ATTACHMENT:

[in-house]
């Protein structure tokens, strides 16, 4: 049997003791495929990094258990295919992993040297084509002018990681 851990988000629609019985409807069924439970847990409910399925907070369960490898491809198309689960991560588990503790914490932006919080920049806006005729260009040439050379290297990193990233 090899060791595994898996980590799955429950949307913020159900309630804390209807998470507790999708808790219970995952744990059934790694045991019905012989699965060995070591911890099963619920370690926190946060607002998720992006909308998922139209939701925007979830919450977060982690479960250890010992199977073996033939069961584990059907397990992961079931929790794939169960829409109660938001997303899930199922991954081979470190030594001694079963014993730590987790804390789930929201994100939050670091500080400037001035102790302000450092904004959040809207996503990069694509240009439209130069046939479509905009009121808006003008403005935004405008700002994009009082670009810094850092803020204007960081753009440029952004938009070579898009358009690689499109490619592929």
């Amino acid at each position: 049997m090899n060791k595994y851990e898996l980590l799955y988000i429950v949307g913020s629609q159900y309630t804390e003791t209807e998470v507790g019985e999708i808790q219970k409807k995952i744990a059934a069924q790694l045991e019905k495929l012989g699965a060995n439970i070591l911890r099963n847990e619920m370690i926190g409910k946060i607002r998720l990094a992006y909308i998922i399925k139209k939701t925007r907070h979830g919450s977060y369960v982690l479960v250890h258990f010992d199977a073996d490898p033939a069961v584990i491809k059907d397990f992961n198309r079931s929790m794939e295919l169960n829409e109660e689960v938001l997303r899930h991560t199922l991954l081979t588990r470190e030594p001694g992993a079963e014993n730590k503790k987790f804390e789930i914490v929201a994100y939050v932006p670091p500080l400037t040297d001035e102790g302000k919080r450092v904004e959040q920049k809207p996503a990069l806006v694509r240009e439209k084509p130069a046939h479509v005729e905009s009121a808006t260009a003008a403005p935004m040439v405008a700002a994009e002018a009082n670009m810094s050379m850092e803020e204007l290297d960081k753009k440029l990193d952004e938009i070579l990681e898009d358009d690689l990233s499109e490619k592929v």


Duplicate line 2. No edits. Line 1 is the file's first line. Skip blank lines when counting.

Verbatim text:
């Protein structure tokens, strides 16, 4: 049997003791495929990094258990295919992993040297084509002018990681 851990988000629609019985409807069924439970847990409910399925907070369960490898491809198309689960991560588990503790914490932006919080920049806006005729260009040439050379290297990193990233 090899060791595994898996980590799955429950949307913020159900309630804390209807998470507790999708808790219970995952744990059934790694045991019905012989699965060995070591911890099963619920370690926190946060607002998720992006909308998922139209939701925007979830919450977060982690479960250890010992199977073996033939069961584990059907397990992961079931929790794939169960829409109660938001997303899930199922991954081979470190030594001694079963014993730590987790804390789930929201994100939050670091500080400037001035102790302000450092904004959040809207996503990069694509240009439209130069046939479509905009009121808006003008403005935004405008700002994009009082670009810094850092803020204007960081753009440029952004938009070579898009358009690689499109490619592929």